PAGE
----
Recently, India has been undergoing a coal-crisis, as the stock of coal held in the country’s thermal power plants has hit critically low levels. This has in turn afforded India an opportunity to consider the transition from fossil fuels to renewable energy sources, and in doing so put an end to abhorrent instances of labour exploitation arising out of the subsequent mining activities conclusively.
Coal, Climate Change and Actionable Alternatives:
Coal directly adds to the carbon emissions, notwithstanding the modes of consumption. To such a degree, even extracting the resource from the dense ecological cover results in further emissions, as it requires clearing out forests and emptying the ‘carbon-sinks’ back in the atmosphere. Hence, in order to pause the temperature at the global threshold, per consensus under the Paris Agreement, emissions must be significantly reduced in all the sectors, regardless. It is in the common interest of all to end the reliance on conventional fossil fuels to help the environment and human health prosper and to further prevent catastrophic events from happening. The energy question is intrinsically linked with the economic growth, infrastructure development and competitiveness among nations. Even if climate talks make little progress on emission cuts and timelines, the only way forward is decarbonization. Further, the demand to accelerate mitigation and adaptation efforts is immense, and India to a great degree seems to be otiose in this regard. Despite the fact that India has a large number of important initiatives in the pipeline, such as the National Action Plan on Climate Change or the International Solar Alliance, it has to Dinesh C Sharma, “Time to plan coal exit”, The Tribune (Chandigarh, 21 October 2021). take a step forward in policy formation and execution. Otherwise, its economic and political endeavours would be overburdening and subject to criticism in the not-too-distant future. India’s current stand to seek compensation from the Developed Nations for expenses incurred as a direct result of their industrialization and urbanization adventures is a witty diplomatic and negotiable endeavour, but it must not be used to tuck-away the lackadaisical approach towards this eminent threat to humanity. In this context, a policy framework is essential for accelerating the acceptance of emerging technologies and their subsequent deployment. For example, a portion of the budget may be set aside for research and development, or grants and subsidies could be granted to encourage the use of sustainable technology. It is critical to make concerted efforts to close research gaps, and cross-industry collaboration should be promoted. By exploiting this opportunity and exploring other alternatives, not only would India stand true to its ratifications of the various Human Rights treaties, but also produce qualitative templates and quantifiable data to work upon thereof. As a double-edged sword, this might aid in addressing both the egregious human rights breaches and a more temperate climate action plan. The question now is whether the delegates at Glasgow can rise above pessimism and surprise us all with truly meaningful steps.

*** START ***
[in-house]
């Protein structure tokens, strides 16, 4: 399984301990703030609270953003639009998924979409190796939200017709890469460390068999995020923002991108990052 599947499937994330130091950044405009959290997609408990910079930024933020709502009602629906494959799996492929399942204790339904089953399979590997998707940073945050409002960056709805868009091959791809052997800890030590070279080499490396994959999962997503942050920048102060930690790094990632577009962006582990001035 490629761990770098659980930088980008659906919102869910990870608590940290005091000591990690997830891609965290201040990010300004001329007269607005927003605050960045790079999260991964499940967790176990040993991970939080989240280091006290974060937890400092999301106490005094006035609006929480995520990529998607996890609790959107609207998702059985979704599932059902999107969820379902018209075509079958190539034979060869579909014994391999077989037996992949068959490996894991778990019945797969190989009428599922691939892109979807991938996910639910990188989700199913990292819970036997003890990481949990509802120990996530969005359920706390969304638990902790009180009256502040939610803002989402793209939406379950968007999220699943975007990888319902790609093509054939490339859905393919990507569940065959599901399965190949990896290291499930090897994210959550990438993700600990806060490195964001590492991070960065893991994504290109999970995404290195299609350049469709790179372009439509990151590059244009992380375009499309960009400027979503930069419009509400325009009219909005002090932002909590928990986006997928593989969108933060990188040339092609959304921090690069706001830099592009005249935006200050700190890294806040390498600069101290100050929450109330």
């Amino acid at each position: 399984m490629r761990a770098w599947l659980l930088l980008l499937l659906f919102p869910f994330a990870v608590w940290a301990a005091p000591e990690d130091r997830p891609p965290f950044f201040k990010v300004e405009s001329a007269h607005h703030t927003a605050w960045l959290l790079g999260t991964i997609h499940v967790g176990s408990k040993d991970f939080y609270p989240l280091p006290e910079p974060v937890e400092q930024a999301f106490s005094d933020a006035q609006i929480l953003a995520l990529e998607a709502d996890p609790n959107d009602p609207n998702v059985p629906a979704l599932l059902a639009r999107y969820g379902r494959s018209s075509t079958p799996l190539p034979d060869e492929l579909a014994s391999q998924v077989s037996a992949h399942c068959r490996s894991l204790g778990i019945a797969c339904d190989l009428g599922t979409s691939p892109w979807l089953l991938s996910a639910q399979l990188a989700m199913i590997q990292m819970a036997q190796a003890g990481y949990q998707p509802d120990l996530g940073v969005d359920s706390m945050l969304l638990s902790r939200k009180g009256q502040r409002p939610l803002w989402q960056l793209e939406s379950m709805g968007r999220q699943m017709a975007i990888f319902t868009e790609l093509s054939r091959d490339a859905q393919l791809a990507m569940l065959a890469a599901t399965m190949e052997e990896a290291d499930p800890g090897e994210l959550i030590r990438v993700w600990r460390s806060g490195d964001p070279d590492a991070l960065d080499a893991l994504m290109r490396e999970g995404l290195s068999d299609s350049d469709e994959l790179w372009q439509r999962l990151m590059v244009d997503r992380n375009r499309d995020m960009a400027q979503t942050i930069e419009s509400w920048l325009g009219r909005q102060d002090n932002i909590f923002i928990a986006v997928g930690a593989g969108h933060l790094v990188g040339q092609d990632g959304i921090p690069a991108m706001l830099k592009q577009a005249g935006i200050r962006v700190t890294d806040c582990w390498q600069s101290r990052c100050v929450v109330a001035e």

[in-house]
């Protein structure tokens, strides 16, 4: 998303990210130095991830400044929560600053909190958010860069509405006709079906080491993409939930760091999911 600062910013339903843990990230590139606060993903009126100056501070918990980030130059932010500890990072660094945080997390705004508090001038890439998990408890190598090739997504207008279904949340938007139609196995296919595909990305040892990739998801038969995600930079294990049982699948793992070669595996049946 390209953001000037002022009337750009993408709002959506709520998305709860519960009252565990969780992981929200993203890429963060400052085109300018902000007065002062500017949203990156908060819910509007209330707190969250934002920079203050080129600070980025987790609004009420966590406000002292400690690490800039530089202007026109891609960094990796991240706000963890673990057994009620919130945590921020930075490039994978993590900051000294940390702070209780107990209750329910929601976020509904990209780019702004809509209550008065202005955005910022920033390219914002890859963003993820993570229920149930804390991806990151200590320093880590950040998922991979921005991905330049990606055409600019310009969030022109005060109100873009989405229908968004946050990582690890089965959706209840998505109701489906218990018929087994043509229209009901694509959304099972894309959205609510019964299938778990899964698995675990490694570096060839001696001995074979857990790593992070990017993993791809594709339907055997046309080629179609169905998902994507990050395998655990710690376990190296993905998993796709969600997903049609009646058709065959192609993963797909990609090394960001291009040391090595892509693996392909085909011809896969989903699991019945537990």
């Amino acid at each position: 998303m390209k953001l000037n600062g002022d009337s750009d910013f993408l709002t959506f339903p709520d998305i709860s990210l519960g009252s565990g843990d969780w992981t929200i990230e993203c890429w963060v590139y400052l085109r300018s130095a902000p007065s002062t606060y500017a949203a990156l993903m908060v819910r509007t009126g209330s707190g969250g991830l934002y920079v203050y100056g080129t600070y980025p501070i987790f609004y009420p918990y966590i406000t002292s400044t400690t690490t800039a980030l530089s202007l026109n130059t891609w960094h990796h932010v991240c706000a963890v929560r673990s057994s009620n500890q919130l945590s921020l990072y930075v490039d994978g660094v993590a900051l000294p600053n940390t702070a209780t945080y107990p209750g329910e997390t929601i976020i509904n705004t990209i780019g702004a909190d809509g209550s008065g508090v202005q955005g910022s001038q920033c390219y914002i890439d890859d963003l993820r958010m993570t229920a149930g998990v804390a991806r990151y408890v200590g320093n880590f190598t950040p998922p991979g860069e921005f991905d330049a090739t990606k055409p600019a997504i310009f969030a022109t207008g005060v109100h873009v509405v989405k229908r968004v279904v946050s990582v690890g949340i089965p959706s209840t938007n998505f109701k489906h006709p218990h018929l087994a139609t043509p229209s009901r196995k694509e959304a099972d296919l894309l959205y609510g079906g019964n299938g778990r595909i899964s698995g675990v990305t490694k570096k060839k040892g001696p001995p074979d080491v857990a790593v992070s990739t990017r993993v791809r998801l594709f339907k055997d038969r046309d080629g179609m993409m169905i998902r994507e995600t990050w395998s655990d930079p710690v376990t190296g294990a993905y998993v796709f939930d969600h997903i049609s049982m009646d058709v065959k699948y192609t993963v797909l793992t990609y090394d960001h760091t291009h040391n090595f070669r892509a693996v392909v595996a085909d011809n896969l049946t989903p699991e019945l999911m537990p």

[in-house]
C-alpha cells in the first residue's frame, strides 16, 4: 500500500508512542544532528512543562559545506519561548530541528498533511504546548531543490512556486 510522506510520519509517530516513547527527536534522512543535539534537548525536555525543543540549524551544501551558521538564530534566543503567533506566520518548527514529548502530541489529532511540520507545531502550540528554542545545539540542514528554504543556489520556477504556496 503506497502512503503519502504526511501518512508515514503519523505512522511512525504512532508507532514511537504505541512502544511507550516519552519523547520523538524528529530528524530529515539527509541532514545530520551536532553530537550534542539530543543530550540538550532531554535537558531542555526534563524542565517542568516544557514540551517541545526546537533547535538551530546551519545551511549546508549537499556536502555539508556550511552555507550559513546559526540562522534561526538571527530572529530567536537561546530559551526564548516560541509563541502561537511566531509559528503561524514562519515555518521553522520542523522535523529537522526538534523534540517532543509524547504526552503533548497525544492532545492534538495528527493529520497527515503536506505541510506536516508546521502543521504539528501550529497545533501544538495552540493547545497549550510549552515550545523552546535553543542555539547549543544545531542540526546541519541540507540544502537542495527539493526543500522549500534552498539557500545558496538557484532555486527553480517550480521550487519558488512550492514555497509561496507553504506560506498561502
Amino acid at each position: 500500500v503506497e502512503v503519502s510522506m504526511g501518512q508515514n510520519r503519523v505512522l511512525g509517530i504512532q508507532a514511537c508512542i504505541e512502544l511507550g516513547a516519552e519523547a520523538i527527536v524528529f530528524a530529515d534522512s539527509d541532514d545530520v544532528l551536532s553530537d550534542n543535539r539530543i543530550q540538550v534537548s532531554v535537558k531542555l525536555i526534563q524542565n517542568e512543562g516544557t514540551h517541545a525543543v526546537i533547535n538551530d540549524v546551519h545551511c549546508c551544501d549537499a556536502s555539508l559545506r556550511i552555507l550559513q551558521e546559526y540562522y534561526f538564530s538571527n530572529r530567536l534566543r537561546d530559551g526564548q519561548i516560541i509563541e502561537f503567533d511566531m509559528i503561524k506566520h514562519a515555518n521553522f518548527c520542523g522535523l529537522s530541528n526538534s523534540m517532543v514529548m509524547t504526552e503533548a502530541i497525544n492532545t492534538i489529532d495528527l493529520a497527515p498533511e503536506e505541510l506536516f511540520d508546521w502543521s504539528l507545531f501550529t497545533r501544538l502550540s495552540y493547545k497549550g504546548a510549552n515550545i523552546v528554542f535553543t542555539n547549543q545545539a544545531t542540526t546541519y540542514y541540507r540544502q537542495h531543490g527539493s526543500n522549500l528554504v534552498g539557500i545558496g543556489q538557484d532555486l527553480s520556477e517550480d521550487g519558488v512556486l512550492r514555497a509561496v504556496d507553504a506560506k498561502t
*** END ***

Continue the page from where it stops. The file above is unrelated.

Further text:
1 Intergovernmental Panel on Climate Change, “Climate Change 2021: The Physical Science Basis. Contribution of Working
Group-I to the Sixth Assessment Report”.
2 GermanWatch, “Global Climate Risk Index, 2021” https://germanwatch.org/sites/germanwatch.org/files/2021-01/cri-
3 Office of the High Commissioner for Human Rights, “Understanding Human Rights and Climate Change: 21st Conference of
the Parties to the United Nations Framework Convention on Climate Change”.
About The Author
Research Intern ,
The Stambh Organisation,India